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In the Thomas E. and Alice M. Hales Endoscopy Unit, Phelps gastroenterologists use specialized tools to view, diagnose and treat conditions of the digestive tract with most advanced technology available and a broader range of endoscopic procedures than anywhere else in the Hudson Valley region.
The unit features 9 private rooms with telephone and TV.
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- Abdominal Pain
- Acid Reflux and Barrett’s Esophagus
- Bleeding in the Small Intestine
- Colorectal Cancer
- Other Digestive Diseases
- Zenker’s Diverticulum
Abdominal Pain is sometimes caused by too-tight pressure of the muscle at the bottom of the bile and pancreatic ducts. This condition is called sphincter of Oddi dysfunction (SOD). Often, people are misdiagnosed with pancreatitis or have gallbladder pain after the gallbladder has been removed, when they actually have undiagnosed SOD. Endoscopic retrograde cholangiopancreatography (ERCP), using X-ray fluoroscopy, can reveal the sphincter, and ERCP with sphincter of Oddi manometry can analyze the muscle. If it is too tight, the SOD can be cured simply by a sphincterotomy that is performed in less than a minute during ERCP.
Acid Reflux and Barrett’s Esophagus:
Barrett’s Esophagus occurs when there are changes in the cells that line the esophagus, which can sometimes lead to esophageal cancer. Acid reflux is the main risk factor for Barrett’s. About 10% of people with chronic reflux disease (when stomach contents backflow into the esophagus) develop Barrett’s Esophagus and one out of 200 with the earliest form of Barrett’s develops esophageal cancer. A screening endoscopy to diagnose Barrett’s takes only a few minutes. Radiofrequency ablation (RFA) can eliminate Barrett’s by burning away layers of the abnormal cells. The procedure involves a balloon-like device covered with electrodes (called HALO 360 by BARRX). When the balloon is inserted and inflated, the electrodes deliver energy to the esophagus lining for one or two seconds and the diseased tissue is eliminated.
Bleeding in the Small Intestine:
Anemia can be caused by bleeding in the digestive tract. Enteroscopy can reveal the more than 20 feet of small intestine beyond the reach of the standard upper endoscope or colonoscope. The enterescope allows evaluation and treatment of the small bowel without a need for invasive surgery. In addition to determining the cause of anemia, enteroscopy can be used to diagnose and treat patients with familial polyp syndromes and those who have abnormal X-ray imaging of the small intestine.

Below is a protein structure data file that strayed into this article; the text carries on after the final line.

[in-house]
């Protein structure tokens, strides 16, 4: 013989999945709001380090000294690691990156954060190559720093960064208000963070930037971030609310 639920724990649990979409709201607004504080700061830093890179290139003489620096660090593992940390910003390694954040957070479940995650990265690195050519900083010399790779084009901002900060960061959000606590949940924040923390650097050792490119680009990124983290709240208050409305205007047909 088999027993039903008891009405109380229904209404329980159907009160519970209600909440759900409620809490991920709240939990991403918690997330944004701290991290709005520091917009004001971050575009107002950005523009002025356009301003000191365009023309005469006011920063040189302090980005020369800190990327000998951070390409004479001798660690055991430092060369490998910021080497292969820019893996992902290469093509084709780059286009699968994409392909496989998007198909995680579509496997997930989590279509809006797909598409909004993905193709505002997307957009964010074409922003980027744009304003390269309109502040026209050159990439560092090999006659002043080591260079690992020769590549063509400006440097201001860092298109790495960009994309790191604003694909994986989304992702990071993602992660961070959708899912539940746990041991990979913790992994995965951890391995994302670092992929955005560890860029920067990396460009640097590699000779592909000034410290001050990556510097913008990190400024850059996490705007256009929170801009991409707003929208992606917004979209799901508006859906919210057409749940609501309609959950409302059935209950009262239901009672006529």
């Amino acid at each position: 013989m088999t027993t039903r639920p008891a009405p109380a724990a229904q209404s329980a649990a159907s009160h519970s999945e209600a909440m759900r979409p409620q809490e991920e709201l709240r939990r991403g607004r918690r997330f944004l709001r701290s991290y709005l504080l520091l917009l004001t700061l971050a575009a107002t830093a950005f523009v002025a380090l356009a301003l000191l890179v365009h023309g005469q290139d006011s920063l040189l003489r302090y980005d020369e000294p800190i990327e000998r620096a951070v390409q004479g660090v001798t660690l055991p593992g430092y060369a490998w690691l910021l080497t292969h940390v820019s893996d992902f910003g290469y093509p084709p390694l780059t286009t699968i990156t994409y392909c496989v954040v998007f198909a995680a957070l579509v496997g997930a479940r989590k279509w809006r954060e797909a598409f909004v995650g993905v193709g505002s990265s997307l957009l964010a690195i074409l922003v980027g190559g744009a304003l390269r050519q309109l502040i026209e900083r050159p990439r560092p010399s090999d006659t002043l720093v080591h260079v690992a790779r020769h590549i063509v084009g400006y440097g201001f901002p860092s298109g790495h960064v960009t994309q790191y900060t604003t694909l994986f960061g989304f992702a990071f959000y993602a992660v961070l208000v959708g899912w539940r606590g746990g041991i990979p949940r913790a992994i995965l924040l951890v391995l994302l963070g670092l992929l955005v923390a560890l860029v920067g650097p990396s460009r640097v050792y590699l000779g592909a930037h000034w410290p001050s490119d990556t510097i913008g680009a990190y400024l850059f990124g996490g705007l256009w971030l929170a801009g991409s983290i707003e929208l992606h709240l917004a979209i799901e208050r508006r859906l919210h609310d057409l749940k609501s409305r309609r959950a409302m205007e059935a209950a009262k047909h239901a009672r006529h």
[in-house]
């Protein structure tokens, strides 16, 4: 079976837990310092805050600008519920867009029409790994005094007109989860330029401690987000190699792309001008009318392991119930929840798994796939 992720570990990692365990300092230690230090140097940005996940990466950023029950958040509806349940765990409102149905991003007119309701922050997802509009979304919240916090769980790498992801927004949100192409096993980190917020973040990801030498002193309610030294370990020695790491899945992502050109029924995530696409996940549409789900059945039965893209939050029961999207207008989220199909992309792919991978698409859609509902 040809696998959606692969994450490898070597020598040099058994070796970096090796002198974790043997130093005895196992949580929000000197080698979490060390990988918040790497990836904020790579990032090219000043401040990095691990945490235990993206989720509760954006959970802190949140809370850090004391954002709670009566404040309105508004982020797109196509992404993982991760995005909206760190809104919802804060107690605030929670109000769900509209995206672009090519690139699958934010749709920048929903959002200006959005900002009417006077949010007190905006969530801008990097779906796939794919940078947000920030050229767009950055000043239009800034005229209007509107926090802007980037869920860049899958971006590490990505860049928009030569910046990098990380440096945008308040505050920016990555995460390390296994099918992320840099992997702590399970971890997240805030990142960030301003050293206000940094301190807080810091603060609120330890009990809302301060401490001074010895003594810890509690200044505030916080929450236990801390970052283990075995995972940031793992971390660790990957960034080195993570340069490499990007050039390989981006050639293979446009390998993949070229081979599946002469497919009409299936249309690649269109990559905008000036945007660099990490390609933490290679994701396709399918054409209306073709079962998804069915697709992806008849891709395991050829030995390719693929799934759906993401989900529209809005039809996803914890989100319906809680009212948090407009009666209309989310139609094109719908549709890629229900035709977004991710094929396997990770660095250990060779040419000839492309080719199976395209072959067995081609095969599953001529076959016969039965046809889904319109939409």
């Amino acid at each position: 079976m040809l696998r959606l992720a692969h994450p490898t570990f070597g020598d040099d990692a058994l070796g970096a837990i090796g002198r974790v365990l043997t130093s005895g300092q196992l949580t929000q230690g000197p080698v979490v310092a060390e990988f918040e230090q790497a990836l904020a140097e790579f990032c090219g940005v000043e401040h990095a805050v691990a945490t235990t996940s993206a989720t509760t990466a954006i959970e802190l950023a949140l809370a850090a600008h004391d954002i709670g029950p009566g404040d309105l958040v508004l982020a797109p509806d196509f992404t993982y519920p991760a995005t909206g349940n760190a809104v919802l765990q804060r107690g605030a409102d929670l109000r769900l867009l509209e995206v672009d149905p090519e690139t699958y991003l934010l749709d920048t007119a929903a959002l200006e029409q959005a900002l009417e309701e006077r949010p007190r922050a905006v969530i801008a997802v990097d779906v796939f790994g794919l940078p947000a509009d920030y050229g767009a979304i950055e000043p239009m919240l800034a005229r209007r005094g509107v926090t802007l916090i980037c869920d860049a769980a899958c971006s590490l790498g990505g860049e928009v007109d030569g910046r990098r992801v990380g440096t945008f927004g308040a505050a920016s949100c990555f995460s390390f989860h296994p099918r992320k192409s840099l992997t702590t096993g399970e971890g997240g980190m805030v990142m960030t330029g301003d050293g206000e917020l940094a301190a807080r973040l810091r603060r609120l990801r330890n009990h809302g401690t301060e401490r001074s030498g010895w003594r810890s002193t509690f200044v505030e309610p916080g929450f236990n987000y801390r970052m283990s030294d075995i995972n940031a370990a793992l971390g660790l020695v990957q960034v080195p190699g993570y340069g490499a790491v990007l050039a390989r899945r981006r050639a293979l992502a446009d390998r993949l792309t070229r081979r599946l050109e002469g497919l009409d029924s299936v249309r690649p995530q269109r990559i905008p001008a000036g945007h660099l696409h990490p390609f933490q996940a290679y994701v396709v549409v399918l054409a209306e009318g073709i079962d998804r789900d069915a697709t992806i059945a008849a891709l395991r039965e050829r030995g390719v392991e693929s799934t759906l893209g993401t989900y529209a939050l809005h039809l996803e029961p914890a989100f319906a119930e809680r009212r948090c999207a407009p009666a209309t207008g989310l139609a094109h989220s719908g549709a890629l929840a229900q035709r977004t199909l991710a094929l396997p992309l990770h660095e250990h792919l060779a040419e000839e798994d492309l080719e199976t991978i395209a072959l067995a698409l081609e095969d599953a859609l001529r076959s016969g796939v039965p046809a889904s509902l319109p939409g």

Colorectal cancer is the 3rd most commonly diagnosed cancer and the 3rd leading cause of cancer death in men and women in the US. Polyps in the colon or rectum, which are usually benign, may become cancerous over time. When screening detects colon or rectal polyps at an early stage, they can be removed, and colorectal cancer can be prevented. Screening for colorectal cancer should begin at age 50, or earlier if there is a family history of colorectal cancer or other high-risk factors. Colonoscopy is the preferred procedure to detect colorectal cancer in its early stages.
Other Digestive Diseases and Cancer:
Other areas where digestive diseases or cancer may occur include the linings of the upper and middle digestive tract (esophagus and stomach) as well as nearby organs such as the pancreas, liver and gallbladder.
Zenker’s is a pouch in the wall of the throat that results when a muscle in the upper esophagus doesn’t relax. When swallowing, bits of food can get trapped in the pouch and may cause irritation. If the pouch is very large, food may spill into the throat hours after eating.
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In the Endoscopy Unit, board-certified gastroenterologists are assisted by specially trained Registered Nurses and endoscopy technicians, as well as dedicated anesthesiologists. An anesthesiologist spends time with each patient before a procedure is performed, monitors them during the procedure and during recovery.
Procedures used to detect, diagnose and treat conditions of the digestive tract include:
Endoscopic ultrasound (EUS) is a procedure used to assess digestive diseases and detect cancer. The endoscope allows visualization, and ultrasound (high frequency sound waves) produces detailed images of the linings of the upper and lower digestive tract (esophagus, rectum and stomach) as well as nearby organs, such as the pancreas, liver and gallbladder. Extremely small lesions can be detected, allowing diagnosis and treatment at an early stage when the prognosis is better. During EUS, tissue samples can be obtained with a thin needle in a process called fine needle aspiration. The tissue is then examined by a pathologist. EUS is also considered the “gold standard,” for the staging of esophageal or rectal cancer prior to surgery or chemotherapy.
EUS is also used to evaluate the gallbladder and bile duct. Its superior resolution results in an ability to detect stones in the bile duct in 95% of patients. Abdominal sonography, on the other hand, which is traditionally used for this purpose, detects stones in the bile duct only 50-60% of the time. Undetected stones in the bile duct can cause persistent abdominal pain and/or fever.
ERCP (Endoscopic Retrograde Cholangiopancreatography) uses X-ray fluoroscopy, to reveal the sphincter and ERCP with sphincter of Oddi manometry to analyze the muscle.
Radio Frequency Ablation or RFA (BARRX) is used to burn away layers of abnormal cells to eliminate Barrett’s Esophagus.
Balloon Enteroscopy reveals the small intestine, which is beyond the reach of standard upper endoscopes or colonoscopies.
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